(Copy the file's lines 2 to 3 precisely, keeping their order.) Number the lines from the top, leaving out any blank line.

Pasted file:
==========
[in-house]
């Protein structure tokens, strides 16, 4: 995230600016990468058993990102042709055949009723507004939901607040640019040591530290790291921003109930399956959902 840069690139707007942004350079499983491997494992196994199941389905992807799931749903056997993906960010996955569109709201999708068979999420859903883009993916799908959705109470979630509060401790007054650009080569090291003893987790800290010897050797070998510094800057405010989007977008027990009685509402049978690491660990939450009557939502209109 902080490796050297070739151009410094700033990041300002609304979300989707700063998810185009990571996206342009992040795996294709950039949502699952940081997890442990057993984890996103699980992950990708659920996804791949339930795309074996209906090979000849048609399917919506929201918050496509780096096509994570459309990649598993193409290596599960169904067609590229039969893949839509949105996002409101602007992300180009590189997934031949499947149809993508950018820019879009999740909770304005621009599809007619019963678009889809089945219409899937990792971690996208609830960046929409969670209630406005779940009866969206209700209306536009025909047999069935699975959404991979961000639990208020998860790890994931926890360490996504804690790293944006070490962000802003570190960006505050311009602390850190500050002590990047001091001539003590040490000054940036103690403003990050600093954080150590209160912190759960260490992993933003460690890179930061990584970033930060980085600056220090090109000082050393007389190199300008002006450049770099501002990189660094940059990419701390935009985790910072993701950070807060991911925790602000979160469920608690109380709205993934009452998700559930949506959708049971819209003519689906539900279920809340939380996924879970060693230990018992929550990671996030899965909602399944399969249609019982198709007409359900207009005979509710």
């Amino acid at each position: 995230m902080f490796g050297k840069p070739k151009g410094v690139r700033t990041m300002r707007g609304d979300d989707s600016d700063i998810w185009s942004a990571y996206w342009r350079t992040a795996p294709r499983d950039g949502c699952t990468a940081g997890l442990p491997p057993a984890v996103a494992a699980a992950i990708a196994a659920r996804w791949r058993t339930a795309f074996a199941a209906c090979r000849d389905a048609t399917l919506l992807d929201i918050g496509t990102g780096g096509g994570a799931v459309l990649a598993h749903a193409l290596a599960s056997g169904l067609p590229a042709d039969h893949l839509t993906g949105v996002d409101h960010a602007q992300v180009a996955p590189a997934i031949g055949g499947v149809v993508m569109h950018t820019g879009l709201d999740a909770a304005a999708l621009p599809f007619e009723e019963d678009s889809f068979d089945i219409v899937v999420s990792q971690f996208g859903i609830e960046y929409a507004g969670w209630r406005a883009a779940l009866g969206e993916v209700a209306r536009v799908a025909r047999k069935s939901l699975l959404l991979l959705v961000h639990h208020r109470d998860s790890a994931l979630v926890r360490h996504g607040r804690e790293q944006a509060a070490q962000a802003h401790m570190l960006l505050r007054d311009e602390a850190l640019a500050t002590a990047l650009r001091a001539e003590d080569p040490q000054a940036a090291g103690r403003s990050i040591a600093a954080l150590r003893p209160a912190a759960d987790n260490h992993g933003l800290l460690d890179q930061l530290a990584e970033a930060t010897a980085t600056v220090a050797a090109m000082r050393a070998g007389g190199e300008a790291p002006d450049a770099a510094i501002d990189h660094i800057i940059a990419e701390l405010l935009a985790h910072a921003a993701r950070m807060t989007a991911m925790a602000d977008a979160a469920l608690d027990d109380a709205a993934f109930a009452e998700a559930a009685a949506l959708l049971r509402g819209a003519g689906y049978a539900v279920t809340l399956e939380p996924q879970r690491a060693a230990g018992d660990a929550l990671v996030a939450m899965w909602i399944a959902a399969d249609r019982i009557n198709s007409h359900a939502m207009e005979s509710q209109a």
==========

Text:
């Protein structure tokens, strides 16, 4: 995230600016990468058993990102042709055949009723507004939901607040640019040591530290790291921003109930399956959902 840069690139707007942004350079499983491997494992196994199941389905992807799931749903056997993906960010996955569109709201999708068979999420859903883009993916799908959705109470979630509060401790007054650009080569090291003893987790800290010897050797070998510094800057405010989007977008027990009685509402049978690491660990939450009557939502209109 902080490796050297070739151009410094700033990041300002609304979300989707700063998810185009990571996206342009992040795996294709950039949502699952940081997890442990057993984890996103699980992950990708659920996804791949339930795309074996209906090979000849048609399917919506929201918050496509780096096509994570459309990649598993193409290596599960169904067609590229039969893949839509949105996002409101602007992300180009590189997934031949499947149809993508950018820019879009999740909770304005621009599809007619019963678009889809089945219409899937990792971690996208609830960046929409969670209630406005779940009866969206209700209306536009025909047999069935699975959404991979961000639990208020998860790890994931926890360490996504804690790293944006070490962000802003570190960006505050311009602390850190500050002590990047001091001539003590040490000054940036103690403003990050600093954080150590209160912190759960260490992993933003460690890179930061990584970033930060980085600056220090090109000082050393007389190199300008002006450049770099501002990189660094940059990419701390935009985790910072993701950070807060991911925790602000979160469920608690109380709205993934009452998700559930949506959708049971819209003519689906539900279920809340939380996924879970060693230990018992929550990671996030899965909602399944399969249609019982198709007409359900207009005979509710």
């Amino acid at each position: 995230m902080f490796g050297k840069p070739k151009g410094v690139r700033t990041m300002r707007g609304d979300d989707s600016d700063i998810w185009s942004a990571y996206w342009r350079t992040a795996p294709r499983d950039g949502c699952t990468a940081g997890l442990p491997p057993a984890v996103a494992a699980a992950i990708a196994a659920r996804w791949r058993t339930a795309f074996a199941a209906c090979r000849d389905a048609t399917l919506l992807d929201i918050g496509t990102g780096g096509g994570a799931v459309l990649a598993h749903a193409l290596a599960s056997g169904l067609p590229a042709d039969h893949l839509t993906g949105v996002d409101h960010a602007q992300v180009a996955p590189a997934i031949g055949g499947v149809v993508m569109h950018t820019g879009l709201d999740a909770a304005a999708l621009p599809f007619e009723e019963d678009s889809f068979d089945i219409v899937v999420s990792q971690f996208g859903i609830e960046y929409a507004g969670w209630r406005a883009a779940l009866g969206e993916v209700a209306r536009v799908a025909r047999k069935s939901l699975l959404l991979l959705v961000h639990h208020r109470d998860s790890a994931l979630v926890r360490h996504g607040r804690e790293q944006a509060a070490q962000a802003h401790m570190l960006l505050r007054d311009e602390a850190l640019a500050t002590a990047l650009r001091a001539e003590d080569p040490q000054a940036a090291g103690r403003s990050i040591a600093a954080l150590r003893p209160a912190a759960d987790n260490h992993g933003l800290l460690d890179q930061l530290a990584e970033a930060t010897a980085t600056v220090a050797a090109m000082r050393a070998g007389g190199e300008a790291p002006d450049a770099a510094i501002d990189h660094i800057i940059a990419e701390l405010l935009a985790h910072a921003a993701r950070m807060t989007a991911m925790a602000d977008a979160a469920l608690d027990d109380a709205a993934f109930a009452e998700a559930a009685a949506l959708l049971r509402g819209a003519g689906y049978a539900v279920t809340l399956e939380p996924q879970r690491a060693a230990g018992d660990a929550l990671v996030a939450m899965w909602i399944a959902a399969d249609r019982i009557n198709s007409h359900a939502m207009e005979s509710q209109a």